NEW YORK (AP) – Stocks are off to another weak start on Wall Street Thursday as more technology companies weighed in on the broader market. Investors got another dire readout on inflation as the government reported that wholesale prices soared 11% in April from a year ago. The report on the producer price index did contain some signs that price increases are moderating. Disney fell 4.8% after missing analysts’ forecasts in its latest earnings report, while plant-based food maker Beyond Meat slumped 13% after reporting a much larger loss than Wall Street. The yield on the 10-year Treasury note fell 2.85%.
THIS IS A BREAKING NEWS UPDATE. AP’s earlier story follows.
NEW YORK (AP) – Wall Street pointed to another down day when markets open Thursday following more evidence of a stubborn inflation that has already led to sell-offs in Asia and Europe.
Futures for the S&P 500 were 0.5% lower and the Dow industrials lost 0.3% a day after a US government report showed inflation remained close to a four-decade high.
Inflation slowed to a touch in April, down 8.3% from 8.5% in March, according to the US Department of Labor, but the decline was smaller than hoped for and reinforced expectations that the Federal Reserve will continue to raise interest rates to counter rising. prices.
Economists expect US data being released Thursday will reveal the costs of goods before they reach consumers, called producer prices, to continue to rise. Those costs can be passed on to consumers as companies are forced to cover higher costs.
Also on Thursday, Britain said its economy grew at the slowest pace during the first quarter of a year as retailers and manufacturers struggled with supply disruptions and higher prices. That is raising fears that the country may be headed for a recession.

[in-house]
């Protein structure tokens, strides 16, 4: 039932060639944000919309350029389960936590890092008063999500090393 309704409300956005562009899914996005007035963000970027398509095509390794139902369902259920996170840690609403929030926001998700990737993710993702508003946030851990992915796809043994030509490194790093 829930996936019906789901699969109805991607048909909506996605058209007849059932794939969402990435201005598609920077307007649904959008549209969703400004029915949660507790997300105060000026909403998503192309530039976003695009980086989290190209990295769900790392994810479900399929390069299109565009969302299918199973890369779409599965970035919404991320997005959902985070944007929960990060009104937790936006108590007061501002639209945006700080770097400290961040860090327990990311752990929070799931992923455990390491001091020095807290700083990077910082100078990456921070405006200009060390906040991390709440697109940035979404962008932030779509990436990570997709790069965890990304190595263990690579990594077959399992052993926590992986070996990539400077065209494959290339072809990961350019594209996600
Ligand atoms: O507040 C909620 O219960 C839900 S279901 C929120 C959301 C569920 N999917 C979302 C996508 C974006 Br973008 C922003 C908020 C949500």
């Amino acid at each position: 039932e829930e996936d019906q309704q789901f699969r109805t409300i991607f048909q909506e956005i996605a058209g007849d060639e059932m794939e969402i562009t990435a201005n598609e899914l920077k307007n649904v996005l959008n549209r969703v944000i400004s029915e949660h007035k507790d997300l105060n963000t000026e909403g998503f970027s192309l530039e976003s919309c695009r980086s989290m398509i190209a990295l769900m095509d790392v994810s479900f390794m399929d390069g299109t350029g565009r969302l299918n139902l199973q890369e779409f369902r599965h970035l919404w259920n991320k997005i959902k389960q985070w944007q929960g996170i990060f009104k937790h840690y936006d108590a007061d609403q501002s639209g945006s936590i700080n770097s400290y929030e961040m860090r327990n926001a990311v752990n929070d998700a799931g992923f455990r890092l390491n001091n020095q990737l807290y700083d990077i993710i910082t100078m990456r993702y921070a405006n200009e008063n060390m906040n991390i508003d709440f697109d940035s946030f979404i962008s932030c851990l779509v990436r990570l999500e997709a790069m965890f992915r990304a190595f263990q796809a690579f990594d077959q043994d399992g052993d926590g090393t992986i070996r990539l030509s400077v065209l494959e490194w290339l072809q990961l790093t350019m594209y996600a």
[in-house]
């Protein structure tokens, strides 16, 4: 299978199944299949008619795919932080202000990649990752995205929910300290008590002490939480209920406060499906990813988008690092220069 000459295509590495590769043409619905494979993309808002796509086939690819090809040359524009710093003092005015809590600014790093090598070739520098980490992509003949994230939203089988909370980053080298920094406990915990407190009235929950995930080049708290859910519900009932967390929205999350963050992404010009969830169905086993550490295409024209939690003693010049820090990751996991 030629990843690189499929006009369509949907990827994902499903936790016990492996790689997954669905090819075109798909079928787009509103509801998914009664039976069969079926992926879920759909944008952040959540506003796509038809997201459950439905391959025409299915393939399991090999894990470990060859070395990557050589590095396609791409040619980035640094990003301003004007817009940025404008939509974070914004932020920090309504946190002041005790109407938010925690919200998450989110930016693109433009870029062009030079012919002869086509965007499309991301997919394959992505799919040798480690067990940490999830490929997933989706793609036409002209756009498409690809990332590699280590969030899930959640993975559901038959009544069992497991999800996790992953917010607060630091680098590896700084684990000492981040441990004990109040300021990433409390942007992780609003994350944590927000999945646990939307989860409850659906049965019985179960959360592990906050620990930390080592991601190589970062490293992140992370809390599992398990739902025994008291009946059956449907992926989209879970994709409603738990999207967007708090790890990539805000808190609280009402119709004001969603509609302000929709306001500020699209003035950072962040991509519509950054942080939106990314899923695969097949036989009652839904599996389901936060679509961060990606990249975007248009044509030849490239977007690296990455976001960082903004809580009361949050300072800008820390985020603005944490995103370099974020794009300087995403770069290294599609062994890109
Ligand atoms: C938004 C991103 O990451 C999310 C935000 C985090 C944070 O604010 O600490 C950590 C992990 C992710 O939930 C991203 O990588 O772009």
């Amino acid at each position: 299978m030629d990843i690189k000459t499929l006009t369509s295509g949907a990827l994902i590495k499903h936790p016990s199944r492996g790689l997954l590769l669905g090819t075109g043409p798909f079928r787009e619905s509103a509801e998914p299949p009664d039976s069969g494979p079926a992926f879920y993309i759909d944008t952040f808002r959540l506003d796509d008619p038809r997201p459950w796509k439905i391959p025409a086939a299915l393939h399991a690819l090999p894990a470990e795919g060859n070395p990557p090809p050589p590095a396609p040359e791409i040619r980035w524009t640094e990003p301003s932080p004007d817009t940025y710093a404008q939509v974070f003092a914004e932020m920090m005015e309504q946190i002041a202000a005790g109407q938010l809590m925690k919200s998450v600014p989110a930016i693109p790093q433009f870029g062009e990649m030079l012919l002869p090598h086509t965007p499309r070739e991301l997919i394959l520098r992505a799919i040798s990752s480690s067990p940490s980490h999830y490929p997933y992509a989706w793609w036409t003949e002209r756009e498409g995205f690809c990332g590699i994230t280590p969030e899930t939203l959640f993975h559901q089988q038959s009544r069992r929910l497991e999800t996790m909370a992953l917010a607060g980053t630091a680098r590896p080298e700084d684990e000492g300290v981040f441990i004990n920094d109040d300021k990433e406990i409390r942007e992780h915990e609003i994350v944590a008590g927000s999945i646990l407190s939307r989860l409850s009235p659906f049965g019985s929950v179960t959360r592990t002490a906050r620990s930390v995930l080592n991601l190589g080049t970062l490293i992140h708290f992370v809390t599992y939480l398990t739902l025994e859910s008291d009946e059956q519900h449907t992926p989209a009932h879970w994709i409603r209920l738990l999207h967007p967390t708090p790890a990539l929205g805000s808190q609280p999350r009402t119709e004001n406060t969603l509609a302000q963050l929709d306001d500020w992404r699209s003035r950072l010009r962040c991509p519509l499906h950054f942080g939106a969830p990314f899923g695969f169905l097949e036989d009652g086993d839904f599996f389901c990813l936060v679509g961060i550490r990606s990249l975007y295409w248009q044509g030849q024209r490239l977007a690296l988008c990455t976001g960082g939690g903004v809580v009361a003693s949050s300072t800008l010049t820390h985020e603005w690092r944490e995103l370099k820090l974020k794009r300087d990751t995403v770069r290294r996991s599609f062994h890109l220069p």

Gross domestic product, the broadest measure of economic activity, rose 0.8% in the period, slowing from 1.3% in the previous quarter, the Office for National Statistics said Thursday. Retail sales figures show British consumers are already cutting costs. Economists forecast the UK will see the biggest drop in living standards in more than six decades this year.
Britain’s FTSE 100 lost 2% in midday trading, Germany’s DAX fell 1.8%, while the CAC 40 in Paris lost 2.1%.
In Asia, a pledge by Chinese leaders to support the slowing economy has appeared to have little effect.
Hong Kong’s benchmark fell 2.2% to 19,380.34 following several prominent Democratic advocates, including a retired Roman Catholic cardinal.
The arrests of Cardinal Joseph Zen, singer Denise H o and others followed last week’s hardline chief executive for the semi-autonomous Chinese language, where Beijing has been taking control of the former British colony in 1997.
In other Asian trading, Tokyo’s Nikkei 225 gave up 1.8% to 25,748.72.
The Shanghai Composite Index shed 0.1% to 3,054.99. Australia’s S&P / ASX 200 lost 1.8% to 6,941.00. South Korea’s Kospi slipped 1.6% to 2,550.08.
Economists said the US inflation report will keep track of the Fed’s fast and potentially sharp increases in interest rates in the coming months.
To corral high inflation, the Fed has already pulled its key short-term interest rate off its record low near zero, where it spent most of the pandemic. It also said it could continue to hike rates by double the usual amount at upcoming meetings.
Such moves are designed to help the economy slow down, but the Fed risks causing a recession if it raises rates too high or too quickly. Higher rates tend to pull up for stocks and all kinds of investments fall into the meantime. Higher-yielding, safer Treasury bonds, for example, become more attractive to investors.
Higher rates make big technology companies, other high-growth stocks and even cryptocurrencies relatively less appealing.
Bitcoin continued its slide, falling to around $ 25,000 at one point Thursday, dragging a slew of other digital currencies down with it. Bitcoin has lost 28% of its value in the past week alone and is off 60% from the highs near $ 70,000 late last year.
In other trading, benchmark US oil dropped $ 1.26 to $ 104.45 per barrel in electronic trading on the New York Mercantile Exchange. It gained 6% on Wednesday.
Brent crude, the international pricing standard, sheds $ 1.41 to $ 106.10 per barrel. It added 4.9% the day before.
The dollar slipped to 128.58 Japanese yen from 129.95 yen. The euro fell to $ 1.0408 from $ 1.0517.
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